The primary purpose of using a trademark is to distinguish or identify the source of a good or service that is used in commerce. Trademark law wants to avoid any consumer confusion with respect to the source of a product or service. A USPTO examining attorney will prohibit the registration of a trademark if the examining attorney determines that using a proposed trademark would likely cause confusion (likelihood of confusion) with an existing trademark. When the examining attorney reviews a trademark application, he/she must only consider the facts of the application that are in front of him/her and ignore any prior trademark ruling or decision.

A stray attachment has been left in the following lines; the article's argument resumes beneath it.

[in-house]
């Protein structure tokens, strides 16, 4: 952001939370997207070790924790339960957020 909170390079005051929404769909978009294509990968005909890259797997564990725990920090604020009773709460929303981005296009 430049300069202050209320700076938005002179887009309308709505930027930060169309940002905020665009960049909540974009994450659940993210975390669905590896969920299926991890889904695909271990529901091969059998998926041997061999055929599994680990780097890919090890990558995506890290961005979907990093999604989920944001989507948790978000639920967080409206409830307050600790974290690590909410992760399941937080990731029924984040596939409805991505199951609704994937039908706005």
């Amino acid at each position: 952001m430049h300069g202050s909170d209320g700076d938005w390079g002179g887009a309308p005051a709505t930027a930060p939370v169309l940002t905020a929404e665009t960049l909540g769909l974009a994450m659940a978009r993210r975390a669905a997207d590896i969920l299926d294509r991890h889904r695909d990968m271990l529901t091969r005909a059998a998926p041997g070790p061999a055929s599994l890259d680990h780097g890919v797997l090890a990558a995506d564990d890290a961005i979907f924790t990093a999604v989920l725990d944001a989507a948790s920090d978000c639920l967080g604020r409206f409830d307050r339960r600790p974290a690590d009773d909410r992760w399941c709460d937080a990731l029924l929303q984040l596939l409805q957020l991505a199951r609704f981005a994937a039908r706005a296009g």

Trademark law emphasizes that no one factor will determine whether consumers would likely confuse one trademark with another. All of the factors are looked at as a whole. In certain situations, some factors may be given more or less weight than others. The Trademark Trial and Appeal Board follows what are known as the “du Pont” factors when determining likelihood of confusion.